- The Washington Times - Monday, November 11, 2002

TIMONIUM, Md. (AP) Kendel Ehrlich found her footing as a political spouse and raced alongside her husband, Republican Robert L. Ehrlich Jr., all the way to the governor's mansion.
"I love the fight," said Mrs. Ehrlich, 41. "I love the excitement. We are both very competitive. But people don't always associate that with me, I guess because I'm softer looking."
Maryland's next first lady, once voted most outgoing student at her suburban Baltimore high school, is known as a tireless promoter of her husband. On election night, Mrs. Ehrlich, a savvy pragmatist, stood beside her victorious husband, her red suit perfectly accessorized with a brooch depicting the U.S. flag.
"From where I stand, she is the ideal political spouse," said Jim Dornan, a Republican political consultant. "It's almost like politics is second nature to her."
Behind the scenes Mrs. Ehrlich has been a key adviser. She urged her husband to run when legions told him he didn't have a chance. "The ultimate decision came down to just Bob and Kendel because nobody lives with the repercussions more than us," Mr. Ehrlich said.
On the campaign trail, Mrs. Ehrlich was witty, often poking fun at her husband.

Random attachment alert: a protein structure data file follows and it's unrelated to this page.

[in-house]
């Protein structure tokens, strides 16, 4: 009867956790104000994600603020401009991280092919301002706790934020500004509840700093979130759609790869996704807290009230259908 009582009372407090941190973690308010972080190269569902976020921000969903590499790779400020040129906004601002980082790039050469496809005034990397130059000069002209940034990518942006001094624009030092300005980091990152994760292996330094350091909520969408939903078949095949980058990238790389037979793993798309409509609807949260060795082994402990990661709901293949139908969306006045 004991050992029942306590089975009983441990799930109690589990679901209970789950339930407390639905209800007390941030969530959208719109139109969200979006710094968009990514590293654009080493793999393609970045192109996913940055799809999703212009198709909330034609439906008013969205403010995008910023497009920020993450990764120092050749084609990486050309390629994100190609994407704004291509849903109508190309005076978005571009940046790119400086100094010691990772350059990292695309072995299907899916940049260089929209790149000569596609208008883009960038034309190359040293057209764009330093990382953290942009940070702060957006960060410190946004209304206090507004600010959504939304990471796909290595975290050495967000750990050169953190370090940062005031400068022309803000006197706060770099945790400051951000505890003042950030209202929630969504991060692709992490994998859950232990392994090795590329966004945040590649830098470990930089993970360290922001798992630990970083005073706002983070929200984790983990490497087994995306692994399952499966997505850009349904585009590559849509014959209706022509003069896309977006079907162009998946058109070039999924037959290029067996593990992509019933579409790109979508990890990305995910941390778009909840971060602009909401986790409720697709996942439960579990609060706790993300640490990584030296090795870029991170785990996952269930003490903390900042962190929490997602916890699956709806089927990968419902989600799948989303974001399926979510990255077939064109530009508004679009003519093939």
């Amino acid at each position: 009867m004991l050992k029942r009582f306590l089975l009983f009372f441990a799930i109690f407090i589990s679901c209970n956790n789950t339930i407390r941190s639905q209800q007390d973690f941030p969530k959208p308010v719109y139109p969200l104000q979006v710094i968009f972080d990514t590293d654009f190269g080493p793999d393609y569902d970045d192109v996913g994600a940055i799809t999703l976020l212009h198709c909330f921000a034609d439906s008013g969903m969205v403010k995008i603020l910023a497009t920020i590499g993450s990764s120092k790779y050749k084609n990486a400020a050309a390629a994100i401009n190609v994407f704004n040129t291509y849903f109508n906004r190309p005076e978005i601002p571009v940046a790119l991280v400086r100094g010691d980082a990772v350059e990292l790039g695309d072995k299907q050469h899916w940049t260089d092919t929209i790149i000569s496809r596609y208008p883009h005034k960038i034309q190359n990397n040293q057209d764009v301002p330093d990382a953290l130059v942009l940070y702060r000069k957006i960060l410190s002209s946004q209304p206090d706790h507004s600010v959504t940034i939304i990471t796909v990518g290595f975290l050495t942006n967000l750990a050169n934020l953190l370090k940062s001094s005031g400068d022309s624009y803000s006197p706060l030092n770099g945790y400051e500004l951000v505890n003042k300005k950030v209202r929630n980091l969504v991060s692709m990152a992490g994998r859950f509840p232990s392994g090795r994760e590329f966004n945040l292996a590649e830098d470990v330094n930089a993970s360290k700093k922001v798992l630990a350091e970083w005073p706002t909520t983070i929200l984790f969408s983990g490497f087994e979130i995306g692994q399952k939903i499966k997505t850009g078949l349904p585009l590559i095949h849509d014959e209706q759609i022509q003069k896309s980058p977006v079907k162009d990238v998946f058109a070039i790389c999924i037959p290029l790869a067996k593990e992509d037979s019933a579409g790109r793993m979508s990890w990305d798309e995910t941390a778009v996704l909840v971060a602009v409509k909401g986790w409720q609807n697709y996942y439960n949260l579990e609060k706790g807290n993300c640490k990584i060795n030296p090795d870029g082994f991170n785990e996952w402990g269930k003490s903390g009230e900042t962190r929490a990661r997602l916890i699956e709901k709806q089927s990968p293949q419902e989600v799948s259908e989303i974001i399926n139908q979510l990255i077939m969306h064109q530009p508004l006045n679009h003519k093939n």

"We won the white-women vote, and I'm going to give Kendel much of the credit for that marketing effort," communications director Paul E. Schurick said.
"As we were being savagely attacked called a Nazi, a polluter, anti-children, anti-senior citizen we were able to go on the offensive with Kendel as an articulate spokesperson for Bob, saying, 'That's my husband they are talking about, and they've got it all wrong.'"
Preparing to step into her job as first lady, she plays down her position as an adviser, perhaps mindful that even in the 21st century, some voters prefer traditional roles for political wives.
Her first priorities, she said, will be protecting the privacy of their toddler son, Drew, and "getting my family organized."
She wants to find a way to help combat substance abuse, an underlying social problem in many of the criminal cases she has handled as a public defender and prosecutor.
However she shapes her newest role, friends say, this much is certain: She will make it fun.
"She is a great gal," Delegate Michael E. Busch said. "There is nothing pretentious about Kendel. They'll be sitting in the Ram's Head on a Friday night having a beer with the troopers in the next booth."

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